If it’s a portable speaker you want, then the Sony SRS-BTX500 might just win you over. The compact build and sleek finish is neat and practical, and Bluetooth streaming — the unit’s only wireless streaming feature — is a hit with all smart devices. Even so, you might have to set your sights elsewhere if you’re going to prioritise audio quality over convenience…

Made for mobility

The Bluetooth-toting SRS-BTX500 boasts NFC connection, six hours of battery life, and a carrying case — all of which emphasise its portability. It’s cleverly designed to look sleek and svelte, but the sleek grey grilles and brushed stainless steel finish hide a chunky back panel. A hidden stand flips out at the base to keep the speaker propped upright when placed on any surface — it’s all very convenient and practical. Overall the build quality is solid and the SRS-BTX500 feels like a quality product for its £280 price tag.

The compact build makes it ideal for carrying around, with the neoprene carrying case providing a snug and scratch-free cover. There’s no space to put the accompanying mains cable and plug adapter in the case, though, so you’ll have to carry them separately.

Six hours of battery life is a good amount for portable playing — it’s much longer than the Libratone Zipp’s somewhat paltry four hours. That said, it does take four hours to get the SRS- BTX500 back up to full charge.

Bluetooth is versatile enough to support iOS, Android and Windows handsets, as well as Bluetooth-enabled computers and laptops. For an even swifter connection, Android users with NFC-enabled devices can simply tap their smartphone to the Sony’s NFC tag on the unit to make a connection.

There’s a 3.5mm input tucked away at the back panel to hardwire your music sources, yet we feel the SRS-BTX500’s missed a trick by not including a USB port for charging your smart device.

Since there’s no remote control, Sony has taken care to make sure the SRS-BTX500 is easy to use out of the box. The control buttons — many of which have status LEDs — are kept to a minimum and inlaid on the right-hand side of the unit. It’s all straightforward and intuitive to use.

Solid, with agile timing

If the Sony’s portability and design features have already charmed you, then its crystal-clear sound might tempt you even further. Stream Birdy’s Shelter over Bluetooth and the midrange in particular is in sharp focus, with her haunting vocals sounding wonderfully clear and concise. The fast and agile timing drives tracks along energetically and there’s a good solidity to tracks, despite this not being the most bass-heavy of speakers. However, there’s a sharpness to the sound. It etches the leading edges of notes with precision but it can lean towards hardness — as a result the treble can sound quite bright at times.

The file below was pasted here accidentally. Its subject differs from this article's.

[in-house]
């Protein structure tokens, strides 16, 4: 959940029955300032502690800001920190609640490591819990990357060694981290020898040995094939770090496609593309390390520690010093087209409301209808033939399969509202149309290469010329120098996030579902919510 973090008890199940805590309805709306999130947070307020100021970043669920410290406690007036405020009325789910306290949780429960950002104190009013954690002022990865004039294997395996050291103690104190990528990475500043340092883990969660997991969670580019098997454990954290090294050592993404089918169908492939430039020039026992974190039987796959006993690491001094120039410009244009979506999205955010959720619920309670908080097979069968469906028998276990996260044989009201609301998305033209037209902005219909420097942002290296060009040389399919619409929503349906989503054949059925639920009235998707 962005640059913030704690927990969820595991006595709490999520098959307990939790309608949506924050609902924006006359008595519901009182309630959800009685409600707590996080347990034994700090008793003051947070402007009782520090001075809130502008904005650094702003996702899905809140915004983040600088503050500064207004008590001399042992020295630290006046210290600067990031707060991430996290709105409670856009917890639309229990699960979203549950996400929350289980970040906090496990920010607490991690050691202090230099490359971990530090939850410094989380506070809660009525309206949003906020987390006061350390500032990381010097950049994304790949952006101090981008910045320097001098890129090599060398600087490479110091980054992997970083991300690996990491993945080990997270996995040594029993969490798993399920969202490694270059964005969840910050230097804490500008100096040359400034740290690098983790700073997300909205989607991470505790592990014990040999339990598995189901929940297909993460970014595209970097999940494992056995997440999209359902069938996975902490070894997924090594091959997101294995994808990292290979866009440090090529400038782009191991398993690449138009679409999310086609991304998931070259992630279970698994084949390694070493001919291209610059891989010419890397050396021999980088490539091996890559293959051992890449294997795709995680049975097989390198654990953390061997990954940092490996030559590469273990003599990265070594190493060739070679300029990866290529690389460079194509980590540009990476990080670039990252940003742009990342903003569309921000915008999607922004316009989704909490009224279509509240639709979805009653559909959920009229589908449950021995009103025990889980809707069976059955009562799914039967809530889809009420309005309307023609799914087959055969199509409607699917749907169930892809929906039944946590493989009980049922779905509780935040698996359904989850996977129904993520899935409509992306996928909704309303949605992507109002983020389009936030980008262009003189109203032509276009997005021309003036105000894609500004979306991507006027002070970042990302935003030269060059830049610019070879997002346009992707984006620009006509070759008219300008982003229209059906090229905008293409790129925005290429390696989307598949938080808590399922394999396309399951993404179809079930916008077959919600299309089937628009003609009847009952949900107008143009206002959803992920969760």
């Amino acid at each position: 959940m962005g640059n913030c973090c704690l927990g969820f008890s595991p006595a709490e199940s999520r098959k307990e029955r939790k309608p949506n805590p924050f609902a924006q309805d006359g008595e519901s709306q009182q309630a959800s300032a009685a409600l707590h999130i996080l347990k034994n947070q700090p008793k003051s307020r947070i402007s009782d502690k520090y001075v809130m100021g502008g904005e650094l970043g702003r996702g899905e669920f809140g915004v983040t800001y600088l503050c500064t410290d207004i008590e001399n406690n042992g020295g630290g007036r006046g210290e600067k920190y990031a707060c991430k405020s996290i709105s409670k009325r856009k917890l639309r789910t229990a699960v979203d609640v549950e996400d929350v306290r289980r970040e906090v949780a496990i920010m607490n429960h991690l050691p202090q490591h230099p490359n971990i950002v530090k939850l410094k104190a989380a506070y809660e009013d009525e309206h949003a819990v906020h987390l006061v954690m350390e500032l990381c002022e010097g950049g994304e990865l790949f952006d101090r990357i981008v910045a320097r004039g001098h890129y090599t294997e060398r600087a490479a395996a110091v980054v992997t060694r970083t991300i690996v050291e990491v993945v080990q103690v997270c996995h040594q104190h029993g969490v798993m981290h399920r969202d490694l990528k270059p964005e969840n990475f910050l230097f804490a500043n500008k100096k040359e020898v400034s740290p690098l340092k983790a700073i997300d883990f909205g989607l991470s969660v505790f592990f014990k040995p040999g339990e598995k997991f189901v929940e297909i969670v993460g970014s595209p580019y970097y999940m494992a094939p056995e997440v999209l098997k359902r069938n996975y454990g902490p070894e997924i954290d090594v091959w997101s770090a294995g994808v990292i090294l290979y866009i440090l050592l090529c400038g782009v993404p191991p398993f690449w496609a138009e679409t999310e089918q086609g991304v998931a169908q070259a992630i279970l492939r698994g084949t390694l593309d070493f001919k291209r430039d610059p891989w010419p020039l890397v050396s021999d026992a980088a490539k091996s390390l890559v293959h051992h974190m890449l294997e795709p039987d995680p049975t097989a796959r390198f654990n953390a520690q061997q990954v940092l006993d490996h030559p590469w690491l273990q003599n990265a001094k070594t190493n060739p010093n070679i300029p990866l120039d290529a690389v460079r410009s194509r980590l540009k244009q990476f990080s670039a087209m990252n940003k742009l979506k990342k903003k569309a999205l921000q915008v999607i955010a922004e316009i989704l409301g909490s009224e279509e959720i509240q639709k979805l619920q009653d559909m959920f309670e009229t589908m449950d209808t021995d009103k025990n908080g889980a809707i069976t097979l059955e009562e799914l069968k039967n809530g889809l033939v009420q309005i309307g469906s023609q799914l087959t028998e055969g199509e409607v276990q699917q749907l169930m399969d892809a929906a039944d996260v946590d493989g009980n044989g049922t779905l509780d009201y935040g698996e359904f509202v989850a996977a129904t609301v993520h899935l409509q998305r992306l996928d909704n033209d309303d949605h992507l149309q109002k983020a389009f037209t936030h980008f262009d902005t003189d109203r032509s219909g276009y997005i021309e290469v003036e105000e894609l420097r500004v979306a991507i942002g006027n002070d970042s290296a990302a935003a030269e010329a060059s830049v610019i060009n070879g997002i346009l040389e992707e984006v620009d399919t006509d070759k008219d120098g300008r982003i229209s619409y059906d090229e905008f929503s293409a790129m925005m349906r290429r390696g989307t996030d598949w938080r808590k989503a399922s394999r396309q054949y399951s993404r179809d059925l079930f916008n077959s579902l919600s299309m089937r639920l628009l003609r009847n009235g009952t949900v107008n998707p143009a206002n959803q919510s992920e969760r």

Short on width and detail

The soundstage isn’t as wide or open as rival speakers such as the JBL OnBeat Rumble (which also sounds livelier) or the Libratone Zipp (more musical), and overall the Sony could do with a large helping of subtle and refined detail.

So where does that leave the SRS-BTX500? On the one hand, we like its practicality and portability but, despite that wonderfully clean sound and snappy timing, the Sony just doesn’t have the levels of emotion and subtle depth to compete with its rivals.

The JBL OnBeat Rumble, Libratone Zipp and Geneva Model S Wireless DAB+ all outclass it in detail and scale, and they offer more in terms of connectivity as well.

Sony SRS-BTX500 £280 ★★★☆☆

• Power 40W • AirPlay No • Bluetooth Yes • Dock No • Aux in Yes • Radio No • Remote No • Dimensions (hwd) 15 x 38 x 6.5cm • Weight 2kg

Rating ★★★☆☆

FOR Clear, sharp, weighty sound; punchy rhythm and agile timing; nicely built; portable

AGAINST Rivals sound more open and detailed; bright edge to sound

VERDICT There’s plenty to like about the Sony, but there are more talented alternatives


Consider if you need something small and portable.

Make sure you make space for the power cable and adapter when out and about. There’s no room for them in the carry-case.

Avoid ‘Mega Bass’ mode — the effect sounds ungainly.

You’ll need The NFC Easy Connect app for certain Android models.

Highlight its portability and sharp, clear sound.

Top tip Keep it natural

‘Mega Bass’ does what it says on the tin, but sticks out like a sore thumb. ‘Mega Bass Surround’ is a more open interpretation, but the bass still feels like a lumbering presence. Turn the sound modes off and the balanced sound snaps back into place.

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